RANGOON—Three white elephants that were caught and celebrated under the rule of Burma's former Chief of Military Intelligence Gen Khin Nyunt have been largely ignored by the current generals and the number of visitors to the elephants' venue has decreased.
|Yati Mala in a recent photo at the Royal White Elephant Garden. (Photo: The Irrawaddy)|
Military officials told The Irrawaddy
that Khin Nyunt, who was prime minister from 2003-04, had ordered a golden palace and garden to be built to house the auspicious albino elephants, but since he was deposed little attention has been paid to the animals as their site is regarded by the current military brass as one of Khin Nyunt's initiatives.
People close to the Royal White Elephant Garden told The Irrawaddy that since Khin Nyunt was purged and placed under house arrest in 2005, the regime's leaders have never visited the site.
“When Gen Khin Nyunt was in office, division commanders, ministers and high-ranking army officers came here almost every day to observe the white elephants,” said a worker from the Forestry Department.
|Gen Khin Nyunt pours sanctified water over Yati Mala at a ceremony in July 2002 at the Royal White Elephant Garden. (Source: MRTV)|
During that time, well-known businessmen who were close to Khin Nyunt paid monthly visits to the elephants and fed them for good luck, he said.
“It has been six years since Gen Khin Nyunt was removed from his power,” a source close to the elephant garden said. “None of the military top brass or rich people have shown up at this venue since then. They may even be scared to visit here.”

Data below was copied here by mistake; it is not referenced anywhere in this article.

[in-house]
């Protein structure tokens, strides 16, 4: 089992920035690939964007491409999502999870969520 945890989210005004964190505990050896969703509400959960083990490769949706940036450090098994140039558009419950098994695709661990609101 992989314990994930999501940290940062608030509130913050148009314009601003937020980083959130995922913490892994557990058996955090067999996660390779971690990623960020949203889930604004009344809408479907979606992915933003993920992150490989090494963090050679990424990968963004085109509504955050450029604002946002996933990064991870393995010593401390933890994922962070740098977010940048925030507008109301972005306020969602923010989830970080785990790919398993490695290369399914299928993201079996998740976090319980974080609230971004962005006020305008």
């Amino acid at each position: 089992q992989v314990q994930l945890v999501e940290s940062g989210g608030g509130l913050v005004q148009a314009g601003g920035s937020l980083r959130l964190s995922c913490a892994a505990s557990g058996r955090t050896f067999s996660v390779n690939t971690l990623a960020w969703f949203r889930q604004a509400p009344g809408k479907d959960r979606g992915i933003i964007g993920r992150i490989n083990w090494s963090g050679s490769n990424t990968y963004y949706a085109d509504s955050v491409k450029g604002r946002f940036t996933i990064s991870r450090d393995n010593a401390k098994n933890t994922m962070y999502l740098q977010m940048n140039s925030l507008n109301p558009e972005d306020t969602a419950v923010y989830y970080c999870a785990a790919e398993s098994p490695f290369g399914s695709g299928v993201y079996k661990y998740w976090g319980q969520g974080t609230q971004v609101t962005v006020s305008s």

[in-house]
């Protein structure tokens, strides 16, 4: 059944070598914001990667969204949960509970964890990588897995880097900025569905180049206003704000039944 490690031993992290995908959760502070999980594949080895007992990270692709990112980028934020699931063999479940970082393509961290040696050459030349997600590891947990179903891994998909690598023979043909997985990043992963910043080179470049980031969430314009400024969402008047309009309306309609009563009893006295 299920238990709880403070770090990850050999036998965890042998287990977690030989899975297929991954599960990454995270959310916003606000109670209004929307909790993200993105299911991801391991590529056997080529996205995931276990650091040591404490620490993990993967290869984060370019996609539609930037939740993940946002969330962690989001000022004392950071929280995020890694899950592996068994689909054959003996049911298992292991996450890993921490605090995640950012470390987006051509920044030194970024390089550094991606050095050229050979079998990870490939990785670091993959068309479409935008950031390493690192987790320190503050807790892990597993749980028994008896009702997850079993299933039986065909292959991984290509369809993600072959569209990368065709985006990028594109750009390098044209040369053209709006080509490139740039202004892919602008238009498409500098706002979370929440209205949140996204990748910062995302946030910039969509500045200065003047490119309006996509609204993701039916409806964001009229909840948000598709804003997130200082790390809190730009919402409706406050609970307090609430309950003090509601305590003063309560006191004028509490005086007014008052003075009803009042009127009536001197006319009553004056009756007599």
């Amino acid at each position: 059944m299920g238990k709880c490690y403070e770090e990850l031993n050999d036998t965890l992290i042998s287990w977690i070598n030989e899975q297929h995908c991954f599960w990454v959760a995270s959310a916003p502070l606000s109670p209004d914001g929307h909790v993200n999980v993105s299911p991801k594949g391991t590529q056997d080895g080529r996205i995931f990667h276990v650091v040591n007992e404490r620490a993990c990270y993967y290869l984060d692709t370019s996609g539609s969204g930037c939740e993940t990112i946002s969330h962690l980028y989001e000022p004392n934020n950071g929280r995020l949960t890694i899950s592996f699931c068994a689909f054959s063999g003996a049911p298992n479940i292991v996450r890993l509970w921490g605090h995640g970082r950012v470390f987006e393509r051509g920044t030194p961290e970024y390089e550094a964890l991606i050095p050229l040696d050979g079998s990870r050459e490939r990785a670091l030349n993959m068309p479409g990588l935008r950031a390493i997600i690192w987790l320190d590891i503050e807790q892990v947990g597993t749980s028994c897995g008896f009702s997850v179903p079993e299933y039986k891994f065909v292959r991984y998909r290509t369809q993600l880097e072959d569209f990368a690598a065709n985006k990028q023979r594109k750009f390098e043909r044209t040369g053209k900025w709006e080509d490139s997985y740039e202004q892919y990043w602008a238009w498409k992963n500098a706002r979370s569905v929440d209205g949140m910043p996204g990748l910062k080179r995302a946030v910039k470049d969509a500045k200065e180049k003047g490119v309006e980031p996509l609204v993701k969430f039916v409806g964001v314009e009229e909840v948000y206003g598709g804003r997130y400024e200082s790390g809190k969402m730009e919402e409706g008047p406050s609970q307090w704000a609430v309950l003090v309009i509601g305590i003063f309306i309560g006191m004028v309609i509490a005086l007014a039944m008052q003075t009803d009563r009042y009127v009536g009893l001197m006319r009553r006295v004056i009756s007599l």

Vendors at the white elephant garden said pictures of Khin Nyunt pouring sanctified water over the white elephants in 2002 have been removed from the garden. They said that the stone plaque inscribed with Khin Nyunt's name that commemorates the completion of the garden has also been removed.
Instead, an enlarged picture of Kyaing Kyaing, the wife of junta supremo Snr-Gen Than Shwe, blessing the elephants has been placed on the wall alongside an inscription saying: “White elephants are only found during the reign of a glorious king. It is an omen that augurs the country's prosperity.”
“More people visit here on religious occasions, but otherwise there are no more than 10 or 20 visitors a day,” said a vendor. “Before 2004, the garden was packed with hundreds of visitors every day.”
Khin Nyunt presided over a ceremony for the three elephants—one male and two female. The male elephant, now 18 years old, was named Yaza Gaha Thiri Pissaya Gaza Yaza, while the two female elephants, 32 and 15, were called Theingi Mala and Yati Mala respectively.
The elephants were found in Arakan State and caught between 2000 and 2002. According to sources from Naypyidaw, Than Shwe has ordered battalions based in Arakan State to hunt a white elephant to be sent to Naypyidaw. Local people have also been coaxed to get involved in the venture.
Members of a Rangoon-based astrologers' community said there are a total of seven kinds of white elephant, but that only four kinds existed during the reign of the ancient Burmese kings.
“This military regime is trying to catch a white elephant to let people think it is powerful and glorious,” said an astrologer.